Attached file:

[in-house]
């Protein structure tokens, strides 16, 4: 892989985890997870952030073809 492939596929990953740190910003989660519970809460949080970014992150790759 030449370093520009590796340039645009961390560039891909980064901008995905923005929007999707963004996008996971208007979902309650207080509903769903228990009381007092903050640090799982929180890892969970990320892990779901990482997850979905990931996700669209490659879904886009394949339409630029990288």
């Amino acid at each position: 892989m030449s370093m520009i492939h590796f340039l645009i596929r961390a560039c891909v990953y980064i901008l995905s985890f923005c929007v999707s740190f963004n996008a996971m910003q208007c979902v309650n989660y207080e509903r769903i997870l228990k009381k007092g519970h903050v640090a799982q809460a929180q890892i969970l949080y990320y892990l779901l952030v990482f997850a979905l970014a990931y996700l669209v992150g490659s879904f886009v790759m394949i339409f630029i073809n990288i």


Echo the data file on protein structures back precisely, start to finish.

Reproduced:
[in-house]
């Protein structure tokens, strides 16, 4: 892989985890997870952030073809 492939596929990953740190910003989660519970809460949080970014992150790759 030449370093520009590796340039645009961390560039891909980064901008995905923005929007999707963004996008996971208007979902309650207080509903769903228990009381007092903050640090799982929180890892969970990320892990779901990482997850979905990931996700669209490659879904886009394949339409630029990288």
């Amino acid at each position: 892989m030449s370093m520009i492939h590796f340039l645009i596929r961390a560039c891909v990953y980064i901008l995905s985890f923005c929007v999707s740190f963004n996008a996971m910003q208007c979902v309650n989660y207080e509903r769903i997870l228990k009381k007092g519970h903050v640090a799982q809460a929180q890892i969970l949080y990320y892990l779901l952030v990482f997850a979905l970014a990931y996700l669209v992150g490659s879904f886009v790759m394949i339409f630029i073809n990288i």